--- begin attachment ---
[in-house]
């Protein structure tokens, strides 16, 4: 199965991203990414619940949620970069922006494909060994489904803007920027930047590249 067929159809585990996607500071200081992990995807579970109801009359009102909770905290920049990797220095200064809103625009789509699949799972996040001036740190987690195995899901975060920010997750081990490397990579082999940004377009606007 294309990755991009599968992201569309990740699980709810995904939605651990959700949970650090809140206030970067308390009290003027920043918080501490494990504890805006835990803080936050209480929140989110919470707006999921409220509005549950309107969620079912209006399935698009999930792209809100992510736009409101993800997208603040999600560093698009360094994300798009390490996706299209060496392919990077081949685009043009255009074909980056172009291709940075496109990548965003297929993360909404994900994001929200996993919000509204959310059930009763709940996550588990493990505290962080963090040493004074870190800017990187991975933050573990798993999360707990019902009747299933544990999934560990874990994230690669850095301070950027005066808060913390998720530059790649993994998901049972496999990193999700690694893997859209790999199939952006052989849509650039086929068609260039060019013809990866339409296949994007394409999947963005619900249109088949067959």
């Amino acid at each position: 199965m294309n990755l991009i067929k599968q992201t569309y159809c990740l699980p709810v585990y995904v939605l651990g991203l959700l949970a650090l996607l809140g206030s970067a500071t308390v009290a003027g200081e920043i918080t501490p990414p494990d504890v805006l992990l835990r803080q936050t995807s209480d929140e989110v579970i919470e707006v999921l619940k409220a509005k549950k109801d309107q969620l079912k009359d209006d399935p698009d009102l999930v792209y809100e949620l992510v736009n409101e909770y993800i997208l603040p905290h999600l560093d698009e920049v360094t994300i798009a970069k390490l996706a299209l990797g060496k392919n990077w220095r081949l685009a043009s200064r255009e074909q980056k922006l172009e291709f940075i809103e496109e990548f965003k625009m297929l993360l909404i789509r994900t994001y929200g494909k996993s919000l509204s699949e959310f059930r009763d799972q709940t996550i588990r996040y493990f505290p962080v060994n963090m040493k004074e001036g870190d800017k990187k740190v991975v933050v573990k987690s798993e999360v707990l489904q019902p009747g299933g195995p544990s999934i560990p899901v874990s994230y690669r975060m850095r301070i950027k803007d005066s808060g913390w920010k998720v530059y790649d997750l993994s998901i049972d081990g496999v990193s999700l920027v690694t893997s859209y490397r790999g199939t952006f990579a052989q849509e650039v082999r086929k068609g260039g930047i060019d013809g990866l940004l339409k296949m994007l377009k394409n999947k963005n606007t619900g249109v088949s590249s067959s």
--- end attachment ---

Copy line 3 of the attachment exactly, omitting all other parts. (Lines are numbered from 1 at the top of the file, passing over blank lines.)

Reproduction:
């Amino acid at each position: 199965m294309n990755l991009i067929k599968q992201t569309y159809c990740l699980p709810v585990y995904v939605l651990g991203l959700l949970a650090l996607l809140g206030s970067a500071t308390v009290a003027g200081e920043i918080t501490p990414p494990d504890v805006l992990l835990r803080q936050t995807s209480d929140e989110v579970i919470e707006v999921l619940k409220a509005k549950k109801d309107q969620l079912k009359d209006d399935p698009d009102l999930v792209y809100e949620l992510v736009n409101e909770y993800i997208l603040p905290h999600l560093d698009e920049v360094t994300i798009a970069k390490l996706a299209l990797g060496k392919n990077w220095r081949l685009a043009s200064r255009e074909q980056k922006l172009e291709f940075i809103e496109e990548f965003k625009m297929l993360l909404i789509r994900t994001y929200g494909k996993s919000l509204s699949e959310f059930r009763d799972q709940t996550i588990r996040y493990f505290p962080v060994n963090m040493k004074e001036g870190d800017k990187k740190v991975v933050v573990k987690s798993e999360v707990l489904q019902p009747g299933g195995p544990s999934i560990p899901v874990s994230y690669r975060m850095r301070i950027k803007d005066s808060g913390w920010k998720v530059y790649d997750l993994s998901i049972d081990g496999v990193s999700l920027v690694t893997s859209y490397r790999g199939t952006f990579a052989q849509e650039v082999r086929k068609g260039g930047i060019d013809g990866l940004l339409k296949m994007l377009k394409n999947k963005n606007t619900g249109v088949s590249s067959s």